Numair Masud – The Applied Ecologist


Happy Pride Month! Join the British Ecological Society in this annual, global celebration as we share stories from STEM researchers who belong to the LGBTQ+ community.

This post is by Dr Numair Masud (he/him), Bioscience Research Associate at Cardiff University.

Pride in a conflicted world

Dr Numair Masud (he/him) is a Bioscience Research Associate at Cardiff University, investigating how anthropogenic stressors impact freshwater organisms.

When we reflect upon the challenges facing mankind – military onslaught in Sudan generating millions of refugees, the continual horrors of the Israeli-Palestinian war, the ongoing tragedy of the Russian-Ukraine war, Western extraction of conflict minerals in the Democratic Republic of Congo, Syria and Afghanistan turning into ruins or the rise of right-wing populism across Europe – they have something in common: ideology.

Ideology is a system of ideas that can form the basis of economic and political theory, policy and then eventually, action. If you accept this definition, then you will appreciate the power of ideas; the power to influence, instigate, motivate, and corrupt. This gives researchers and educators an ingress to making a difference in an ideologically divided world. This blog won’t be able to do justice to how we as ecologists and nature enthusiasts can systemically change institutions in the UK, but perhaps I can suggest a starting point.

Pride in Science

I am a gay scientist who claimed asylum in the UK. I am all too aware of how sometimes just living as oneself can be interpreted as a threat to some ideologies. As ecologists, we spend time pondering the beauty, diversity and challenges facing the natural world, but do we also wonder how we, as the collective LGBTQ+ and allied ecological science community, can address the challenges we face as a species? How do we create a legacy worthy of the label, Pride?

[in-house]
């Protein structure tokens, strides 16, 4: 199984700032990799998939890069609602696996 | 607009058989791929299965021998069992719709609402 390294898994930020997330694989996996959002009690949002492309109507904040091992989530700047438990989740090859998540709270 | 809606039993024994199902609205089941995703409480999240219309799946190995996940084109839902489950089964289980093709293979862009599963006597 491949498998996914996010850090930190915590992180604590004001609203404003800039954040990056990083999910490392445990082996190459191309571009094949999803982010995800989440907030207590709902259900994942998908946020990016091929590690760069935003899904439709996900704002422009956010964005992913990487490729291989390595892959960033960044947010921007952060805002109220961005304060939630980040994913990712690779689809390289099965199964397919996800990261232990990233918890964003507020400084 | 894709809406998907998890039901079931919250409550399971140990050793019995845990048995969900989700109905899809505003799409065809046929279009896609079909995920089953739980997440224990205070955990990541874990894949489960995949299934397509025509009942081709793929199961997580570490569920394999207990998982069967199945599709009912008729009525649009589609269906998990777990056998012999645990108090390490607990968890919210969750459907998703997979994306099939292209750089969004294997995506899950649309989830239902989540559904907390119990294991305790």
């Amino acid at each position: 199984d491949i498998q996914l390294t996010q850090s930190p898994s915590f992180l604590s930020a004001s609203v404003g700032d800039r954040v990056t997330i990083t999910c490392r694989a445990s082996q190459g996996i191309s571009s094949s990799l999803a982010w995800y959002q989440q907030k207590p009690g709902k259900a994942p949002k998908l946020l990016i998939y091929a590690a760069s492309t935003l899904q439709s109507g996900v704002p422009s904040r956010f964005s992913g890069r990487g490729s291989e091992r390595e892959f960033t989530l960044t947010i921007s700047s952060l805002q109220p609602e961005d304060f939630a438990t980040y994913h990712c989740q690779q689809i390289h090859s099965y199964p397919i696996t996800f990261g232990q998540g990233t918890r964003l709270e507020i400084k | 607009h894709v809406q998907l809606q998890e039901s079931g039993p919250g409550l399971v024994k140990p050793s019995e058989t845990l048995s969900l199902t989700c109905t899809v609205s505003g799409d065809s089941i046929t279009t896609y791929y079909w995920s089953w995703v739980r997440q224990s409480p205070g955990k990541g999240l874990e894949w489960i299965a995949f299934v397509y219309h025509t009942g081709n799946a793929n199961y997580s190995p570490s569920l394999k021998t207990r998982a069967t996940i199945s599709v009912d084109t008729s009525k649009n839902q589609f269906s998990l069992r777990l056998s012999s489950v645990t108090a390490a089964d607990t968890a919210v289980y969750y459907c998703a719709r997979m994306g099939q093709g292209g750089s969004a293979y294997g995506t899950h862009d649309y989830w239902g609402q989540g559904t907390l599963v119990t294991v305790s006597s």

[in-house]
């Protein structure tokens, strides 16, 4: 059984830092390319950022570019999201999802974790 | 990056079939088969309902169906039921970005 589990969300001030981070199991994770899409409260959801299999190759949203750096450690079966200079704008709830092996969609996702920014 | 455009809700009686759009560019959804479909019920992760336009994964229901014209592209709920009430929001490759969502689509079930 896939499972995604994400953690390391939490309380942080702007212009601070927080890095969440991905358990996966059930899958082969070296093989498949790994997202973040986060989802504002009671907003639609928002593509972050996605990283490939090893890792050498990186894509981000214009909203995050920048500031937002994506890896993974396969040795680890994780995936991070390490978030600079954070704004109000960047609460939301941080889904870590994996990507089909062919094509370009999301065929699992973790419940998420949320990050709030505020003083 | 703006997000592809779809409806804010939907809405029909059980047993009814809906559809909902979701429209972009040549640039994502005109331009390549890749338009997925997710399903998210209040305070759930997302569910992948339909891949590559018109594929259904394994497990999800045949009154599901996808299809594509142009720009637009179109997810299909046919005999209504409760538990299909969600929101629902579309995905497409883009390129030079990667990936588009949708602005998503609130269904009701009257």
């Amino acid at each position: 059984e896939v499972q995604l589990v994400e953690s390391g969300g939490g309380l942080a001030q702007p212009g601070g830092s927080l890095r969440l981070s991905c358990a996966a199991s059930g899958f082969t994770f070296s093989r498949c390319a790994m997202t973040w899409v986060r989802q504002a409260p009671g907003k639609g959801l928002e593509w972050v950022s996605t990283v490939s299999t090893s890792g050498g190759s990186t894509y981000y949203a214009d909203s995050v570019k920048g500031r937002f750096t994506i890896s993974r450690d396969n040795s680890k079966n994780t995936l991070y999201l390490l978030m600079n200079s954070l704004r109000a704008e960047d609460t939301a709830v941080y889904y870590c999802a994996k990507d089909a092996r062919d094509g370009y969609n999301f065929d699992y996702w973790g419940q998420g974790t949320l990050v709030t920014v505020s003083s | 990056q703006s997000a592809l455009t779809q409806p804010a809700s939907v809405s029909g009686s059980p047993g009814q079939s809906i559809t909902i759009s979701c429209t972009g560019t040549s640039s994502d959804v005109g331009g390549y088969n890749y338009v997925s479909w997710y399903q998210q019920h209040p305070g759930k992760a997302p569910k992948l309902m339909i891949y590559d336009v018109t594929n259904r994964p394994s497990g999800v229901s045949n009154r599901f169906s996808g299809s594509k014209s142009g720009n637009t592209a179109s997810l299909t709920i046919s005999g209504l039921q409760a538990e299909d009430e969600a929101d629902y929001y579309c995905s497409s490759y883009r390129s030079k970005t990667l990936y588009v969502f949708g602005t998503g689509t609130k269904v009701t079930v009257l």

It is true that major historical achievements have been made in progressing LGBTQ+ rights in the Global North but it is also true that these achievements are fraying at the margins.

The US, which is considered the crowning jewel in western democracy, proposed 546 anti-LGBTQ bills in 2023 in US state legislatures. An appropriate quote often attributed to Thomas Jefferson seems fitting here ‘The price of liberty is eternal vigilance’.

There is typically a positive correlation between LGBTQ+ rights and an increase in democratic values, particularly inclusive democracy where minority rights are always protected and enshrined. Consider how the rise of far-right populism in Europe’s Poland, Hungary and Italy are inevitably associated with anti-LGBTQ+ rhetoric. Even on our university campuses, we are seeing academics, traditionally seen as defenders of classical liberalism, becoming hostile to Equality,

Human ideologies are central to humanitarian crisis. But I believe ideology is both the source and the solution to the problem. I recently gave the opening address at Cardiff University’s University of Sanctuary Aspire Open Day 2024. This endeavours to make higher education more accessible to those seeking sanctuary (i.e., asylum seekers and refugees), where I addressed the issue of diversity in relation to conflicting ideologies.